Paper Matters Blog
Is Cheaper Paper Worth the Risk?
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Printers have an important task of not only prospecting for customers, but holding onto that business for future projects. A good printer is a trusted partner and an asset for customers who value the knowledge, craftsmanship, service and innovation that they provide. For printers, choosing or suggesting the right paper for a project can make the difference between a “one and done” customer and one that sticks with you for the long haul.

Every customer wants the best price possible for their project. No one wants to overpay for their printing. Conversely, you do not want to charge so little that you devalue the service you provide. Using cheaper paper or inks for your project at the risk of delivering an inferior quality end product could also end up being a bad decision. Often the savings you try to take in ink and paper will show up in your printed project, and not necessarily in a positive manner. Remember, a final printed project is as much a reflection of the quality of the printer as it is the customer.

Last fall, there was a rumor that printers can save up to 15% by using cheaper paper. That, of course, depends on the actual print job. While that might sound substantial when it applies to the whole print job, what we are actually talking about is 15% of the paper costs. Is that enough to have you suggest to your customer to use an inferior sheet? Is that enough to stake your reputation on? In some cases, a 15% savings on paper does not even cover the cost of adding a post-press technique to enhance the project.

Risks of using cheaper paper:

  • Solid color areas that are not even and smooth
  • Colors that are not vivid and jump off the page
  • Details that are not crisp and clear
  • Increased ink usage and press costs to achieve expected outcome
  • Having a finish product that does not represent your printing company in a good light
  • Possibly losing your print customer

Most of your print customers will rely on you to be their expert on printing methods and paper. They will look to you to let them know if a job needs to print digitally or offset. If you’ve recently added production inkjet technology to your arsenal, customers are looking for you to make decisions that will achieve their desired outcome with your new technology.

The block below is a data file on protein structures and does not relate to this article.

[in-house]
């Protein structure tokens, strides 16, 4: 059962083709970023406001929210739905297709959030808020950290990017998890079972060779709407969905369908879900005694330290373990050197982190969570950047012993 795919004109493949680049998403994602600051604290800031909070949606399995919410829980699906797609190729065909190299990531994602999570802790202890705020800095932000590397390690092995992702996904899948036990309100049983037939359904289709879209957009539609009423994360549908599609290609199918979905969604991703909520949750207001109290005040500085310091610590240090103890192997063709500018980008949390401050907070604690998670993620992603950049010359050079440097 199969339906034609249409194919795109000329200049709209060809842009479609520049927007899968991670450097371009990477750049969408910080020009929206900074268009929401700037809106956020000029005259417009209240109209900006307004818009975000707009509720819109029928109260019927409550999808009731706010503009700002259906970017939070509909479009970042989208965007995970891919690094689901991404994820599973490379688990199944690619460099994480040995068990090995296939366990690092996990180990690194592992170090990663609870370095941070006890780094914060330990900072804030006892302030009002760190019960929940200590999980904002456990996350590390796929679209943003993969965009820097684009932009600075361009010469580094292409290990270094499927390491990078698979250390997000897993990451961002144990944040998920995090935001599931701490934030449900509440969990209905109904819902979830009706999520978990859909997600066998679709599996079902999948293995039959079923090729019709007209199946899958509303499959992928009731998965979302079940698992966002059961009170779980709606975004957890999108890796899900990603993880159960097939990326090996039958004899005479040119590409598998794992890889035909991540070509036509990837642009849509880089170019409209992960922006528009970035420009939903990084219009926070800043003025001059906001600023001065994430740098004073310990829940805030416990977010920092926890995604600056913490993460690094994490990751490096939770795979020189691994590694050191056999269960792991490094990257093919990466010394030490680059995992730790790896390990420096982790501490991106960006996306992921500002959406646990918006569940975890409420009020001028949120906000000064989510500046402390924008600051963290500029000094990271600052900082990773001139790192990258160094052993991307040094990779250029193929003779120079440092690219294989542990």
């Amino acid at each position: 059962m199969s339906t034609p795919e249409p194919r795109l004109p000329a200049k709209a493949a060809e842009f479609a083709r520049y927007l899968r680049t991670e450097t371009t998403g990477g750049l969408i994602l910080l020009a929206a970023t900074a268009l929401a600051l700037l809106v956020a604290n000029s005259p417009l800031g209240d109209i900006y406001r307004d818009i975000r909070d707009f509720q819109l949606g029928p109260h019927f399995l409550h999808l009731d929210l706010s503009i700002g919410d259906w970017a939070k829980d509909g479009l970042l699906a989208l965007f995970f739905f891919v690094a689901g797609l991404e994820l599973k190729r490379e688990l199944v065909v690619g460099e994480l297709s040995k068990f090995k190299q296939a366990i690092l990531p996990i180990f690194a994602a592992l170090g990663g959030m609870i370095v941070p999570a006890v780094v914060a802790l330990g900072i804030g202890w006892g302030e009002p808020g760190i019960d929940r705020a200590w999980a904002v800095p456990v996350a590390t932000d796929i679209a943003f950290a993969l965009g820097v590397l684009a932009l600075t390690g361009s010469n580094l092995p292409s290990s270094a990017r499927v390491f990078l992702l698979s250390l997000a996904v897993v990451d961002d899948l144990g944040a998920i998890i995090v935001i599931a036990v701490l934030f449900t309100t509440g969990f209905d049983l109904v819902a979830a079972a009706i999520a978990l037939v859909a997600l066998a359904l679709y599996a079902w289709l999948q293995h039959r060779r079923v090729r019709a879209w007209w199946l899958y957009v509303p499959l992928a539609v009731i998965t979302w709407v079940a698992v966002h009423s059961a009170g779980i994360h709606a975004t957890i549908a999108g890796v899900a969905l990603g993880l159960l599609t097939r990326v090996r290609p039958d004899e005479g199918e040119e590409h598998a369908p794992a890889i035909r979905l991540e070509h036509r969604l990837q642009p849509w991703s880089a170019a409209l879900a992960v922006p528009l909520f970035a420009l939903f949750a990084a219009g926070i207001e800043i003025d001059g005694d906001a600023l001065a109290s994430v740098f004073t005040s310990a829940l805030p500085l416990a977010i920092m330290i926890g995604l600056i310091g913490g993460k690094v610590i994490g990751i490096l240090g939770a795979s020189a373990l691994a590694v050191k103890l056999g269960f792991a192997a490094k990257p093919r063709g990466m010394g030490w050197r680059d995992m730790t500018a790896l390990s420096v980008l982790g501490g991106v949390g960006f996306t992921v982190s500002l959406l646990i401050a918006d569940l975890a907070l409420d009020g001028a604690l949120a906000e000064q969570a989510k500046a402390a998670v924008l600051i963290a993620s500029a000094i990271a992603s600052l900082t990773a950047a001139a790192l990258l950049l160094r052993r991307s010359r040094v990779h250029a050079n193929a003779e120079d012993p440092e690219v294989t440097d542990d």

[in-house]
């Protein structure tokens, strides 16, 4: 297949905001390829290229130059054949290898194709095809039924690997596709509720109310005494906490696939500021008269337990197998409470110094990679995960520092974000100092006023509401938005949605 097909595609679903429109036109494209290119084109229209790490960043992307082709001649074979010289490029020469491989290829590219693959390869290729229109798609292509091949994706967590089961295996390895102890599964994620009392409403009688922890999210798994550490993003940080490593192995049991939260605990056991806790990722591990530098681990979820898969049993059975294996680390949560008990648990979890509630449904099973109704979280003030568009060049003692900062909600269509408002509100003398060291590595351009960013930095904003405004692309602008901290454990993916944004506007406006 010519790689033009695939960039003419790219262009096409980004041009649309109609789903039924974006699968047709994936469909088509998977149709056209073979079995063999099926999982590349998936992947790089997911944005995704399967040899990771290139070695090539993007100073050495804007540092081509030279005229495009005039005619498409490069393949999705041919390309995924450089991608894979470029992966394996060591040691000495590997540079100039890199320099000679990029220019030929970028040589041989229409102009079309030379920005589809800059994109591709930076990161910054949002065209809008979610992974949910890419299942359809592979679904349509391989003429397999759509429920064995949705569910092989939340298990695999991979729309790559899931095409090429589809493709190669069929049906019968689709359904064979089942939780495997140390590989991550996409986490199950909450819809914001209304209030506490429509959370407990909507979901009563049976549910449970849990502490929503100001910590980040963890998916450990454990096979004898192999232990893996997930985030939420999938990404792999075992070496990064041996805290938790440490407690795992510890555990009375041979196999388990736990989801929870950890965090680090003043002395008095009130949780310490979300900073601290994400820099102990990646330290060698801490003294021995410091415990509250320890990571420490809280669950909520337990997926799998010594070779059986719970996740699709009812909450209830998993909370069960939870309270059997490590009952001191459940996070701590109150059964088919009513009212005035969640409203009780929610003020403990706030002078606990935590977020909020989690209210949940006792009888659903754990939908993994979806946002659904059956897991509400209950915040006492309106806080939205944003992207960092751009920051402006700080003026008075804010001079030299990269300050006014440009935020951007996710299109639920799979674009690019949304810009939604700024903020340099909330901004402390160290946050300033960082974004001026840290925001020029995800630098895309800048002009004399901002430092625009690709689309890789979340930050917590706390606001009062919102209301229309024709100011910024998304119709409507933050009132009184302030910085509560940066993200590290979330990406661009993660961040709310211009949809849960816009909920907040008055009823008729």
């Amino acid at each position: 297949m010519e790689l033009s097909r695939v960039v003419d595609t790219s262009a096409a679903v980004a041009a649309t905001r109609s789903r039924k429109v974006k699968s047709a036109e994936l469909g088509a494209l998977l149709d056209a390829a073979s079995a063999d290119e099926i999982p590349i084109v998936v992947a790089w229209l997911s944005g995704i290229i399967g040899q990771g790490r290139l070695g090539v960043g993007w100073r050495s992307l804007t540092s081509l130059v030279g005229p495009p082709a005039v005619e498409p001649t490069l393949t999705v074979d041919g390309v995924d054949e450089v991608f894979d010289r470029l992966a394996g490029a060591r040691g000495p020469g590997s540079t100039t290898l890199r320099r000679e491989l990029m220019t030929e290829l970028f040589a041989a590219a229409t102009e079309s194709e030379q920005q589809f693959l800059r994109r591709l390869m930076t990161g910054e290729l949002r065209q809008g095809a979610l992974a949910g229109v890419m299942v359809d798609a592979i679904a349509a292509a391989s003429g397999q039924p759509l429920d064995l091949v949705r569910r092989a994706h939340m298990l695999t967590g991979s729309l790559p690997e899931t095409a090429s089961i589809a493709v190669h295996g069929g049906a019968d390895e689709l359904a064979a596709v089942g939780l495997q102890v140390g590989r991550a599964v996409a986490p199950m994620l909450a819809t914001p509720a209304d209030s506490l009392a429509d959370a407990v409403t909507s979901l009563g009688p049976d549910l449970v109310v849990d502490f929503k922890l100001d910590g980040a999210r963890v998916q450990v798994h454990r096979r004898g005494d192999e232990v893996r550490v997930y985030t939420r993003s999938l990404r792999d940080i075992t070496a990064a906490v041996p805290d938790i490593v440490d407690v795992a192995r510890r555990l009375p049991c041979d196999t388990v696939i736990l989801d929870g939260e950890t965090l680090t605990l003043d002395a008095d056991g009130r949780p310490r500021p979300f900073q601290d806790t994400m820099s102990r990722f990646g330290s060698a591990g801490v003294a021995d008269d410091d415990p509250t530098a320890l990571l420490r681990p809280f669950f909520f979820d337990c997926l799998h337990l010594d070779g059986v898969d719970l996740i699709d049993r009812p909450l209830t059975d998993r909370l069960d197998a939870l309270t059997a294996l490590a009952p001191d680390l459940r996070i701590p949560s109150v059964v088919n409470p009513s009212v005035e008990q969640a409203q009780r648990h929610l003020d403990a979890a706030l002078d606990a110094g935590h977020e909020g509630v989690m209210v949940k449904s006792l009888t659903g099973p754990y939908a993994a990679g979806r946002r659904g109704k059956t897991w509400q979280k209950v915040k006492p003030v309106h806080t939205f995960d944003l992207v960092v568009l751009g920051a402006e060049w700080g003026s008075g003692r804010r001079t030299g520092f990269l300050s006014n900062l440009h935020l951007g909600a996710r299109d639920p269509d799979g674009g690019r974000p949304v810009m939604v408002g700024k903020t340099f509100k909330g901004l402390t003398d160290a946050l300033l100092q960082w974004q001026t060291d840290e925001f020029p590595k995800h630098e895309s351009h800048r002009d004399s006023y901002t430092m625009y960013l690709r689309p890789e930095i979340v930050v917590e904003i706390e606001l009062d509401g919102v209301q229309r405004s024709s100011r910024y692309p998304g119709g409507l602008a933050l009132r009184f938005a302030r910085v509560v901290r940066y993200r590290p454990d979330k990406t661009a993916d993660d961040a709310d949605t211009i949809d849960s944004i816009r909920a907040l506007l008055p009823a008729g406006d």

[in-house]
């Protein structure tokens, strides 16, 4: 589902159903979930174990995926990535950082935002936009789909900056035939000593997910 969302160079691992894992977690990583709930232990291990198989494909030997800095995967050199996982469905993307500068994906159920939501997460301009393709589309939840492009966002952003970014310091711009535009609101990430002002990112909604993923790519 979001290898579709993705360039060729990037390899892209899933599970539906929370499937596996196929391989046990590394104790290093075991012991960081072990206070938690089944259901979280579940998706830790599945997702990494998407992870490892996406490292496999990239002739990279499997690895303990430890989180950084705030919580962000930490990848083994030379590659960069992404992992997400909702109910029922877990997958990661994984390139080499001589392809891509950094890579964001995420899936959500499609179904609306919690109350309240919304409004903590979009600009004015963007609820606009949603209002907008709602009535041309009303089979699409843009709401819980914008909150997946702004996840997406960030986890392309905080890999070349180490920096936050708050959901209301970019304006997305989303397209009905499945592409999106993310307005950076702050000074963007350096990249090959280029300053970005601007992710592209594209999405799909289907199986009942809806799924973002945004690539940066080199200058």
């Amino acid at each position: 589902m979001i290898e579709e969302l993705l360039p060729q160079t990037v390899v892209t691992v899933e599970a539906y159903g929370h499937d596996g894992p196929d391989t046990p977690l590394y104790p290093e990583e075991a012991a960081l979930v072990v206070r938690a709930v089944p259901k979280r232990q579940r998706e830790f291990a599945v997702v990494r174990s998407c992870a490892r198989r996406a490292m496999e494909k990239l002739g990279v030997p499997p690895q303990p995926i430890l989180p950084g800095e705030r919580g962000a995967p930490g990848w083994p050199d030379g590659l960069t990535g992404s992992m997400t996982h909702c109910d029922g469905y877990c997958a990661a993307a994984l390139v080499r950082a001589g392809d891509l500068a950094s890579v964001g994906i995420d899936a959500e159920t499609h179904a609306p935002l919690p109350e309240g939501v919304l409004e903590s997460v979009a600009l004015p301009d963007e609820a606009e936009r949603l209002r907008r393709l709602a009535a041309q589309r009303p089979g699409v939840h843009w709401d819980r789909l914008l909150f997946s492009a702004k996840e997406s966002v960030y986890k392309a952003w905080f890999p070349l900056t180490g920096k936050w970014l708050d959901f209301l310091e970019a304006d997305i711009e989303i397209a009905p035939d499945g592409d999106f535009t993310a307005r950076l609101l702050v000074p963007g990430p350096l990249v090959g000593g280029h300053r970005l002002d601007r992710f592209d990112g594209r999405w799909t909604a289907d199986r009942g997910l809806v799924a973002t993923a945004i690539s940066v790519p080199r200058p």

For instance, should you save money with an untreated paper on a direct mail piece or will printing on a treated paper get their message noticed and deliver greater response for their business? Will the money you save on paper at the beginning of a project still equate to saving if more ink has to be used?

All of these things are important for you to be able to share with your customer and are things that they will appreciate hearing from you. Even if they have an expert on staff that make those decisions, your input is key. In the end, it all counts toward the relationship you form with your customer.

Need an uncoated paper that delivers a consistent and brilliant canvas like Cougar® Smooth or Lynx® Opaque Ultra? How about a top-performing digital sheet that will bring out the rich, vivid colors in your digital projects like Cougar® Digital Color Copy or Lynx® Digital Super Smooth?

Maybe a proven production inkjet paper that allows for dynamic results and excellent performance both on-press and during post-processing like LynxJET® or HuskyJET® Treated Inkjet Paper. Having these options on-hand gives you the tools to make your customer’s project look and feel its best.

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Vanecia Carr
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Jill DiNicolantonio
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